Mary Lea Heger (Shane) (1897-1977)


Courtesy of Bancroft Library, UC Berkeley

Mary Lea Heger grew up in Belvedere, across the bay from San Francisco. She majored in astronomy at Berkeley as an undergraduate, class of 1919 and received her PhD in Astronomy in 1924. As an undergraduate, Heger enjoyed the small classes and friendliness of the astronomy professors. During her senior year she was hired as a teaching assistant to instruct celestial navigation to naval officers. In her oral history Heger states that her pursuit of an astronomy doctorate was accidental. While aiming to obtain some observatory experience at Lick, she discovered that an idea she had while an undergraduate “just panned out…and became a ready-made thesis.” “I don’t think I meant to take a PhD when I went up” to Mount Hamilton in 1919. [1] Unlike the usual progression from coursework to research, she conducted observations at Mount Hamilton during her first year in the doctoral program. Describing her research problem as “irresistible” she said, “It was as though the thesis came and said, ‘Take me’.” Heger is credited with a major discovery: observing and researching the Diffuse Interstellar Bands 5780 Å and 5797 Å fifteen years before her contemporary P.W. Merrill, a fellow Berkeley PhD astronomer who spent his career at Mt. Wilson. She was one of the first people to detect sodium atoms in interstellar space and in doing so initiated “a substantial field of research.” [2]

Mary Lea Heger married her fellow grad student Donald Shane in 1920, just after Donald finished his PhD. The significance of Heger’s doctoral research makes one wonder what she would have accomplished, had she not given up her research career in astronomy to raise children and support her husband’s work. Their son Whitney Shane was born in 1928 and graduated from Berkeley in 1951. An observational astronomer whose career was in the Netherlands, Whitney Shane conducted research in structure and dynamics of galaxies. While Donald Shane served as the Director of the Lick Observatory from 1945-58, Mary Shane acted as the “scientific hostess” of the observatory community, welcoming astronomers from all over the world, apparently with grace and generosity. Shane describes the liveliness and warmth of the Lick community in her oral history, the life on Mount Hamilton, which included square dances, hikes and picnics, and preparing Christmas dinners for families of staff and faculty on the mountain. The children of faculty and staff attended a one-room school there. During the Second World War, Shane accompanied her husband to Los Alamos, where she worked as a computer in theoretical physics and he worked on the Manhattan Project. Toward the end of her husband’s tenure at Lick, Mary Shane discovered dilapidated boxes in the attic of the Observatory which contained correspondence, handwritten scientific copy books, albums, and other memorabilia, which motivated her to spend five years organizing what became a historic archive of the Lick Observatory. “Under her leadership and with her active participation, a group of dedicated volunteers identified, classified, and catalogued thousands of letters, clippings, and photographs. Letters from almost every notable American astronomer since Simon Newcomb, as well as from many European scientists, can be found in the Shane Archives.” [3] The Mary Heger Shane Archives, which were renamed in her honor in 1983, preserve an invaluable record of Lick Observatory. [4]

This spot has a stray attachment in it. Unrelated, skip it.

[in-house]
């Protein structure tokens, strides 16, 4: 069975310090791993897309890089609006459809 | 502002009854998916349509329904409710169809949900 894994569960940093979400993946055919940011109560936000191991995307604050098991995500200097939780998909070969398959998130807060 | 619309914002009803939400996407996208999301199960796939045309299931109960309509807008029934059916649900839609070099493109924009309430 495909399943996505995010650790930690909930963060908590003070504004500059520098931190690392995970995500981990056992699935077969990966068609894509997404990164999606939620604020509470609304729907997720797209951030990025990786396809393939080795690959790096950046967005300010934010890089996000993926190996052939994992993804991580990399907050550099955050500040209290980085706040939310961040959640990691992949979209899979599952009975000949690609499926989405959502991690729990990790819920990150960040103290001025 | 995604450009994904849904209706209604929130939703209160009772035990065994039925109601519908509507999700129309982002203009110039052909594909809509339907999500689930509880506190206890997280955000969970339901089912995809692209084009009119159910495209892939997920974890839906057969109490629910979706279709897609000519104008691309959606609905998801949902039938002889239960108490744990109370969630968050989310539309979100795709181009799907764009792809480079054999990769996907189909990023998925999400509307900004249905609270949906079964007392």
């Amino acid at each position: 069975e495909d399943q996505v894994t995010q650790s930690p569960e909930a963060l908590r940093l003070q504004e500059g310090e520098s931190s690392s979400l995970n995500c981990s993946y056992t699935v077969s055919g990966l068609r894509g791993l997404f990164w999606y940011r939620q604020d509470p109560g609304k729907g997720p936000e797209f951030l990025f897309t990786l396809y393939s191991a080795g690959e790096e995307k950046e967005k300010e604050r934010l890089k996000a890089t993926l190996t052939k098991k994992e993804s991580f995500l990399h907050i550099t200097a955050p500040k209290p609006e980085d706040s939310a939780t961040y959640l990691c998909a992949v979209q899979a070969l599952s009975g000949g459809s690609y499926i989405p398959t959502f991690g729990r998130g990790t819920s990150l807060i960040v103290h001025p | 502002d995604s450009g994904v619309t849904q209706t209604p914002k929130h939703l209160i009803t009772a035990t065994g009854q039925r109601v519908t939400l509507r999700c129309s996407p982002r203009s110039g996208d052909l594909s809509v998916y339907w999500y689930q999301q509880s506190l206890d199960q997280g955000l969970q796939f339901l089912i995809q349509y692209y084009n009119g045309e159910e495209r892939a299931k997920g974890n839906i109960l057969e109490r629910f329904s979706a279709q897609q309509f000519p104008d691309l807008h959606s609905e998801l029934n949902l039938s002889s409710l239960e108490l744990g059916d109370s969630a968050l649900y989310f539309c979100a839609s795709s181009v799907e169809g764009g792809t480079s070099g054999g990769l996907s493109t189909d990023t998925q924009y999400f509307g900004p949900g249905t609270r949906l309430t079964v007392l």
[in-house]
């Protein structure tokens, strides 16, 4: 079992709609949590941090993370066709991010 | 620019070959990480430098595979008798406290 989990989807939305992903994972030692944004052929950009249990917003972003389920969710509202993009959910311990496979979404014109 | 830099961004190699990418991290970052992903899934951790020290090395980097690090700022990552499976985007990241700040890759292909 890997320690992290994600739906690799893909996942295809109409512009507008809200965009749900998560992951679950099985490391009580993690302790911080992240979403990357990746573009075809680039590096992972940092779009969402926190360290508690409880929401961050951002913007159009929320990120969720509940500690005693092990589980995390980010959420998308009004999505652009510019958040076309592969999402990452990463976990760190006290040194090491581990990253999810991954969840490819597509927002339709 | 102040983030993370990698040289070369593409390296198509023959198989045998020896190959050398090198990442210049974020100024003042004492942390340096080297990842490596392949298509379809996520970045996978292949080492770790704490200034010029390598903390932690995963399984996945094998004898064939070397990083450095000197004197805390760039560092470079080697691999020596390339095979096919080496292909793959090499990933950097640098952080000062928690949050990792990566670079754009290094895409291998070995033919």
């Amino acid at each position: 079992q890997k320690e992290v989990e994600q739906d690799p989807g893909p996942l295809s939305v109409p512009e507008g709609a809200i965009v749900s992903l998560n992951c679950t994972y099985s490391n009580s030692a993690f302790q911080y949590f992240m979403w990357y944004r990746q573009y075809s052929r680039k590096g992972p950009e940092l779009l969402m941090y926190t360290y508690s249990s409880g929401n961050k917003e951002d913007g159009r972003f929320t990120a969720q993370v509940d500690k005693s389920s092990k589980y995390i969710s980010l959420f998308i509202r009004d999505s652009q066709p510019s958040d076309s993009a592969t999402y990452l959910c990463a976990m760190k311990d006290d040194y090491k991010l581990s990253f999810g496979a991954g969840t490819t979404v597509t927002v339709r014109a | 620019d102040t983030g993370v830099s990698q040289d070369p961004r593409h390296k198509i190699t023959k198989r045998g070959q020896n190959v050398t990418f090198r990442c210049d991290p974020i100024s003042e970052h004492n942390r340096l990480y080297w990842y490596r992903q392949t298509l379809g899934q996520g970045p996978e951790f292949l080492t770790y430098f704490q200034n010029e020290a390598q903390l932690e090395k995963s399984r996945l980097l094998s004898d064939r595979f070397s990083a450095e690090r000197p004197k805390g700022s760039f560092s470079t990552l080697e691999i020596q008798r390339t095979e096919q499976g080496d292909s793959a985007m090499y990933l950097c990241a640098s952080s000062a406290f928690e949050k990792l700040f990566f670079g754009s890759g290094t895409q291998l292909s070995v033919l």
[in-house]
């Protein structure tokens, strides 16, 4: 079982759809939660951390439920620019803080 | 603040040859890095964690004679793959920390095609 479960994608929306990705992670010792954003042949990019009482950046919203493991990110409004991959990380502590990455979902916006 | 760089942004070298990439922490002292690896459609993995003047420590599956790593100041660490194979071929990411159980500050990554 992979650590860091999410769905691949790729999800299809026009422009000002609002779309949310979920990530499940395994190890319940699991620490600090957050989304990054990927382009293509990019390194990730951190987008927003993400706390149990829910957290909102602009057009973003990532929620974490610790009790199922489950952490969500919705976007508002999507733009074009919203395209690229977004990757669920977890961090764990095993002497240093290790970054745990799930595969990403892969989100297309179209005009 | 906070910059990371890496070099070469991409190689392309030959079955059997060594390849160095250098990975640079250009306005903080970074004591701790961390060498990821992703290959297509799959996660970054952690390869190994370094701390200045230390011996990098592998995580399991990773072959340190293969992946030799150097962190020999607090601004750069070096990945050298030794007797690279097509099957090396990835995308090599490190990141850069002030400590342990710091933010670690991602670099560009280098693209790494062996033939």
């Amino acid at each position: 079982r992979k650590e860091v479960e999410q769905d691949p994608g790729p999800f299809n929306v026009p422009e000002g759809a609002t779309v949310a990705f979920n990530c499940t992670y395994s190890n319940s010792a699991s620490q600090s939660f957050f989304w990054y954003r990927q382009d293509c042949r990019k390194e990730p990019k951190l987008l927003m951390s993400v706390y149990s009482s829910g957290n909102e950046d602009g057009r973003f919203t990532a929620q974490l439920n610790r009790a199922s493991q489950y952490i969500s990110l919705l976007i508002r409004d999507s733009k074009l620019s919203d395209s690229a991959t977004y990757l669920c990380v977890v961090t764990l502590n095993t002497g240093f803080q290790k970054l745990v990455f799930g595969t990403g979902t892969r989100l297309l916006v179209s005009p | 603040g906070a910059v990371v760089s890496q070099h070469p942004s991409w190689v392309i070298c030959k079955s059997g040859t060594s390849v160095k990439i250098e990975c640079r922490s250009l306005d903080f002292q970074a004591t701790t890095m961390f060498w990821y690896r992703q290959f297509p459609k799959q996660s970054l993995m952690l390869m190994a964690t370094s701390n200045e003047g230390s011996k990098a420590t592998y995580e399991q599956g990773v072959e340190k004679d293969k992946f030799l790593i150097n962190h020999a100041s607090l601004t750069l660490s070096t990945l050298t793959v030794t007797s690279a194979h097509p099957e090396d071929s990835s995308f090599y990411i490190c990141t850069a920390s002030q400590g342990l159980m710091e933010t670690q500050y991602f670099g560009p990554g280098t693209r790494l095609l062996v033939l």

From Celestial Observers: Sixteen Berkeley Women Doctoral Graduates in Astronomy 1913-1952
By Sheila Humphreys

[1] Shane, M. L, & Calciano, E. S. (1969). Mary Lea Heger Shane: The Lick Observatory.
[2] Tony Misch pointed out the impact of Heger’s research, documented in this article: Benjamin McCall and Elizabeth Griffin. “On the Discovery of Diffuse Interstellar Bands,” 2013.
[3] S. Vasilevskis and D. E. OsterBrock. Charles Donald Shane: A Biographical Memoir. National Academy of Sciences Washington D.C., 1989.